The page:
Changing Times, Changing Position

As social norms change, educational systems evolve and so the women heads believed that the shape of the labyrinth and thus types of master keys needed to open the doors also needed modification. The veteran women heads saw the position alter, especially within the past decade, from one of chief academician to one in which they needed to be well-versed in subjects far removed from education, such as law, human resources, marketing, and financial planning. As such some suggested that, if the position were to be done well, it would be too much for a single person and that perhaps coheadships were preferable, with one head concentrating on the business aspects and the other on the academics. 

Search consultants corroborated this finding, stating that boards were now more interested in the applicant’s skillset in the business arena than in his or her values. Parents’ attitudes too have changed, with many of them seeing the schooling of their children as an investment and often questioning the return on investment. This is in contrast to past eras when parents partnered with the school to build community. With these modifications in the focus of headship, search consultants have seen many capable administrators of both genders express interest in educational leadership positions, but not headship, stating that the excessive demands of the position made it unattractive, especially if they had young children of their own. Search consultants suggested that perhaps headship could follow the university model of leadership in which the president manages the external affairs and the provost oversees the academic aspects.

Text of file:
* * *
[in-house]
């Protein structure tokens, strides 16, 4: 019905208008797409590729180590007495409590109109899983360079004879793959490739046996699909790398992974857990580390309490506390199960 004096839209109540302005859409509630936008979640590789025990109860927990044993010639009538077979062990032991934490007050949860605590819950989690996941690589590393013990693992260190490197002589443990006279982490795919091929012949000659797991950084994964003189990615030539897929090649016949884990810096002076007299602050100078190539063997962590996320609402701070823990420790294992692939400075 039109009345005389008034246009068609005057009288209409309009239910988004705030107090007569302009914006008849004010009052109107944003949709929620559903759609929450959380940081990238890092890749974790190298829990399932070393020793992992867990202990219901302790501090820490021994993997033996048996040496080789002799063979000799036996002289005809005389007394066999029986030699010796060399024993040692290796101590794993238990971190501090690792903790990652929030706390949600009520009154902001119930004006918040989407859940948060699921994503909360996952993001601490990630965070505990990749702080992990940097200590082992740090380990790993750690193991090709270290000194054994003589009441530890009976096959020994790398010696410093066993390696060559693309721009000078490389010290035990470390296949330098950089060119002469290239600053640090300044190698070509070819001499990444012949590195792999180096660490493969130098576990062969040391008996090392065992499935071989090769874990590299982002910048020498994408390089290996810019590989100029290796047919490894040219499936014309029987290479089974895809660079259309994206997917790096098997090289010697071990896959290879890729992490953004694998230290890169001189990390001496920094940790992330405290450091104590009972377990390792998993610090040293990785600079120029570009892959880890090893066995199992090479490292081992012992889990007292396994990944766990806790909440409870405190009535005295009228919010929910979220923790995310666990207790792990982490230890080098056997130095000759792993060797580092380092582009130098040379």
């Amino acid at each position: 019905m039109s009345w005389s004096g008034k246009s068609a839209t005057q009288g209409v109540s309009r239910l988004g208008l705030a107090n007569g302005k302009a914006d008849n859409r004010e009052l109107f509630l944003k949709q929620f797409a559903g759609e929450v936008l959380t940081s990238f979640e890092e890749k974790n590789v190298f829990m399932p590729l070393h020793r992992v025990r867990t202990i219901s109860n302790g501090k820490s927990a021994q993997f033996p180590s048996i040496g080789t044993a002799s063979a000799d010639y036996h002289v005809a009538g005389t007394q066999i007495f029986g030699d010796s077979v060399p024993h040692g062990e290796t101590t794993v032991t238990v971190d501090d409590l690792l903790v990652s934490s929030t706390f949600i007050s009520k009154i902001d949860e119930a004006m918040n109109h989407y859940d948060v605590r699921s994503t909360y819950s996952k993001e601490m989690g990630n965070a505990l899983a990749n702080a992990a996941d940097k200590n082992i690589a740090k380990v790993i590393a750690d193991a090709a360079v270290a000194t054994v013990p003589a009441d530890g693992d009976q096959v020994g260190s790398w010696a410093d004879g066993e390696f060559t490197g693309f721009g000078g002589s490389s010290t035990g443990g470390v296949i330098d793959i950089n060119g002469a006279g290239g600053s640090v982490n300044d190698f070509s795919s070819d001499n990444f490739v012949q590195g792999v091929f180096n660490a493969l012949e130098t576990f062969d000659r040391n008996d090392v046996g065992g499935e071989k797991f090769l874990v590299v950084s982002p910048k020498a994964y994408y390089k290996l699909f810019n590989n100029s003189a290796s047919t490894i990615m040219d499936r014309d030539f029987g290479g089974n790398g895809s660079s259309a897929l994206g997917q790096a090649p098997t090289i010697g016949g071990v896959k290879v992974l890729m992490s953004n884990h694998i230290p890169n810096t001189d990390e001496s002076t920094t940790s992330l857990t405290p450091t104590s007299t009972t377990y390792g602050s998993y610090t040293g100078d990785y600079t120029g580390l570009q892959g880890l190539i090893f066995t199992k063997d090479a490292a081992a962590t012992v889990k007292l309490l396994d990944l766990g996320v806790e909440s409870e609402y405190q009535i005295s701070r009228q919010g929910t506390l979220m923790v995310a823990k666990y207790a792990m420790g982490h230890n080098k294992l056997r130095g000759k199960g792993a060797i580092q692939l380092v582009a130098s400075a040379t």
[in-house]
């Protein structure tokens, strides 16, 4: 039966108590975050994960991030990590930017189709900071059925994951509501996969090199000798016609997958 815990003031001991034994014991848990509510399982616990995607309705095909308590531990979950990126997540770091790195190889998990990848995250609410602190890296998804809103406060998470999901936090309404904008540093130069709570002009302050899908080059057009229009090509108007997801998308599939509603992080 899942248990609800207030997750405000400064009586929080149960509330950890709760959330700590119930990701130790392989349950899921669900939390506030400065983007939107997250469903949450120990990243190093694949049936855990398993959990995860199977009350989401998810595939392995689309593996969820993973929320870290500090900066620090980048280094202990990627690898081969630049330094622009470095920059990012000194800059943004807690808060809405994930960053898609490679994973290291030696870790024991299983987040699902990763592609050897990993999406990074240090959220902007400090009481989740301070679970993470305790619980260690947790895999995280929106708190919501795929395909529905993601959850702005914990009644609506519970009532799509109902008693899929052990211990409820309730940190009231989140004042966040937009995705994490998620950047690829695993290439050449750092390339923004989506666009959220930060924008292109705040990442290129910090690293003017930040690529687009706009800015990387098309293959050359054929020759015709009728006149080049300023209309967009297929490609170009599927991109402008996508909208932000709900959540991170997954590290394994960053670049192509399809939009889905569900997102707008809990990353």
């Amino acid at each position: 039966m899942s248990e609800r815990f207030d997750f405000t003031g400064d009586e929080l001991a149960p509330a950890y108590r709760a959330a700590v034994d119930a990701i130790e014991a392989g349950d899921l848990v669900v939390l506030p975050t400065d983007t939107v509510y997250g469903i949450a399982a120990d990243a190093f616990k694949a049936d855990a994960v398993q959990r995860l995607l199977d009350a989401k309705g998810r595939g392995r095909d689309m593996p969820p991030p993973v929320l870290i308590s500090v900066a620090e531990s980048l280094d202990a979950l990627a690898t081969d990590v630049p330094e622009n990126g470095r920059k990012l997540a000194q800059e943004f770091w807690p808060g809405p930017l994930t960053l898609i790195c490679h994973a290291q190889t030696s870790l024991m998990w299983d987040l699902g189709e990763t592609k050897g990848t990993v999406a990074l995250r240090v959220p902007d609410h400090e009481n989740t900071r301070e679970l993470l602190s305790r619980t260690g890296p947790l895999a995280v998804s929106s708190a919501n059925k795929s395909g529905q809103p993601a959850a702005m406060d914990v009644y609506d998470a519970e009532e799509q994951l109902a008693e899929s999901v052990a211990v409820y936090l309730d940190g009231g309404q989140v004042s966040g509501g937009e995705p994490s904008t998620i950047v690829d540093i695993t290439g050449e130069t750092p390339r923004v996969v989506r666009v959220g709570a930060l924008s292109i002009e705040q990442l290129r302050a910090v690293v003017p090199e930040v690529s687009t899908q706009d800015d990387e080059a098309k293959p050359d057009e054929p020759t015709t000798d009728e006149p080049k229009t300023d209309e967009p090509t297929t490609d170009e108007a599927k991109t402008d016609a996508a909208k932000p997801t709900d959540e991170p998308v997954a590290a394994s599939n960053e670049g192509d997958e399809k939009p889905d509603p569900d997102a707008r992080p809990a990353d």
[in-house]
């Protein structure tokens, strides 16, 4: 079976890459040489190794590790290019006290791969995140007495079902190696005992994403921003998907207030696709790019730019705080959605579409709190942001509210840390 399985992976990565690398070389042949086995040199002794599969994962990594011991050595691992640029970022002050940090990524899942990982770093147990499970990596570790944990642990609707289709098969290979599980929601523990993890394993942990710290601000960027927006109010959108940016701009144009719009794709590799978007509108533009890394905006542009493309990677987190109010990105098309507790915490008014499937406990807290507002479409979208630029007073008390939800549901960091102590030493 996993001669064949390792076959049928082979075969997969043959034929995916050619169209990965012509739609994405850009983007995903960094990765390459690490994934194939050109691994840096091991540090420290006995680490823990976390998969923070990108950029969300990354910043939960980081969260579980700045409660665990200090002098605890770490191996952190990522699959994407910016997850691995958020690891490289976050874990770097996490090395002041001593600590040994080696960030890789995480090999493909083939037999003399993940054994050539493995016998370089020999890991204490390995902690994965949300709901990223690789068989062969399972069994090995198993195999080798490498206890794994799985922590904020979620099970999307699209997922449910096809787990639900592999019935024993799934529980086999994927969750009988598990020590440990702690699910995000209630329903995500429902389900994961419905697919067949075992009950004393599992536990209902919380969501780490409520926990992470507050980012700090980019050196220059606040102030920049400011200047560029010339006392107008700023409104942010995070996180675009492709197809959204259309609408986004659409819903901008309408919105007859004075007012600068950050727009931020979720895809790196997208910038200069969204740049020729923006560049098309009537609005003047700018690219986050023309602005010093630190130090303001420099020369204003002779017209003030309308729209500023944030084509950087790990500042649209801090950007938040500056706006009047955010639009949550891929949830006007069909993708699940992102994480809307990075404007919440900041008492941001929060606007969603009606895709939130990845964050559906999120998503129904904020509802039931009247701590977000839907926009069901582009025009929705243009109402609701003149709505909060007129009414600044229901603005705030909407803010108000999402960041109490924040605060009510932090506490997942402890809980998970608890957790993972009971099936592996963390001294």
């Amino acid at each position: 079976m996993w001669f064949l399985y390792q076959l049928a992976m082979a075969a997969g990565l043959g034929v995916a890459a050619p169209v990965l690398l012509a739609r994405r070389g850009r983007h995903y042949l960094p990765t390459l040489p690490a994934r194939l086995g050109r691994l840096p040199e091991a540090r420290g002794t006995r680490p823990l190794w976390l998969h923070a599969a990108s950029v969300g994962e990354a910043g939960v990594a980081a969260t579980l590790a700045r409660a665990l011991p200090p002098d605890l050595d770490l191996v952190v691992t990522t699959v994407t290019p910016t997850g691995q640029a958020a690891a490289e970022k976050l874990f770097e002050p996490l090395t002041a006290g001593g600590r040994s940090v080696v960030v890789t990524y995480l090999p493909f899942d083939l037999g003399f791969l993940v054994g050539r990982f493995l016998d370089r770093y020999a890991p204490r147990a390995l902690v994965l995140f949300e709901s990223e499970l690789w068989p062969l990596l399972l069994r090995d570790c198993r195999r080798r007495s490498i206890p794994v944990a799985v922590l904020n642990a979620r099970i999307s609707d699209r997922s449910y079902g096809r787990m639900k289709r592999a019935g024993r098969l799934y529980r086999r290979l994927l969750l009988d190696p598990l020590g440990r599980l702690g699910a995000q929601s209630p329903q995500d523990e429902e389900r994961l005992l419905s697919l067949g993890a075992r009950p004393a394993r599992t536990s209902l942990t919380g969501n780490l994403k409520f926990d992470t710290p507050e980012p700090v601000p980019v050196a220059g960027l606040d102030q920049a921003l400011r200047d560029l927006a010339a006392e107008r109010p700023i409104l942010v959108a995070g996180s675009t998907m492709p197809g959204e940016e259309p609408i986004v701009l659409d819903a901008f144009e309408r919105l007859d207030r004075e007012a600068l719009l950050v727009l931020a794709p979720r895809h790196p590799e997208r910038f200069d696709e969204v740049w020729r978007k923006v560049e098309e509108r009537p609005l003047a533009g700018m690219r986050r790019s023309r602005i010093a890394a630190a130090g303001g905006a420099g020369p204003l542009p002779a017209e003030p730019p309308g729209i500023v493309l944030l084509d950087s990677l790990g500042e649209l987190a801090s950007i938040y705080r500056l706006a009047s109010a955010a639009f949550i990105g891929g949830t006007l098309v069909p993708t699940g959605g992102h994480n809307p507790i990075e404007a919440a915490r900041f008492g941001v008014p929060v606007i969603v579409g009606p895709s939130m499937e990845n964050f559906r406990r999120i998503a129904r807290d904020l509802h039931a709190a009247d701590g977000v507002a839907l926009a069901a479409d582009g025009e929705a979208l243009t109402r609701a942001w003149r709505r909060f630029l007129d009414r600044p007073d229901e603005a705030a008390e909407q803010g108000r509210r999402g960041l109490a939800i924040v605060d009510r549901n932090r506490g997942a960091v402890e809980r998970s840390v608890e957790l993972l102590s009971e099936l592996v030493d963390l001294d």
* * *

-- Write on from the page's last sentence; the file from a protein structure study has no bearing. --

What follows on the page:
Attaining the Treasure

According to the theory that emerged from the data, women, unlike men, who aspired to headship in independent schools need to prove beyond a doubt that they are highly proficient in all aspects of the position and must perfectly align preparation, opportunity, advocacy, and support. An analogy would be that to have a winning poker hand, women had to have four aces while men did not need to even have four cards. Search consultants and boards are gatekeepers for headship, so it is crucial for educators to understand the role they play in placing the right heads in a school at the right time in the school’s history.

According to the data strategic initiatives that are helpful to gatekeepers in enlisting more women to fill headships and helping them to be sustained in the position include:

  • Diversifying boards — an increase in diversity of age, experience, gender, ethnicity, profession, values, etc. tends to decrease similarity attraction.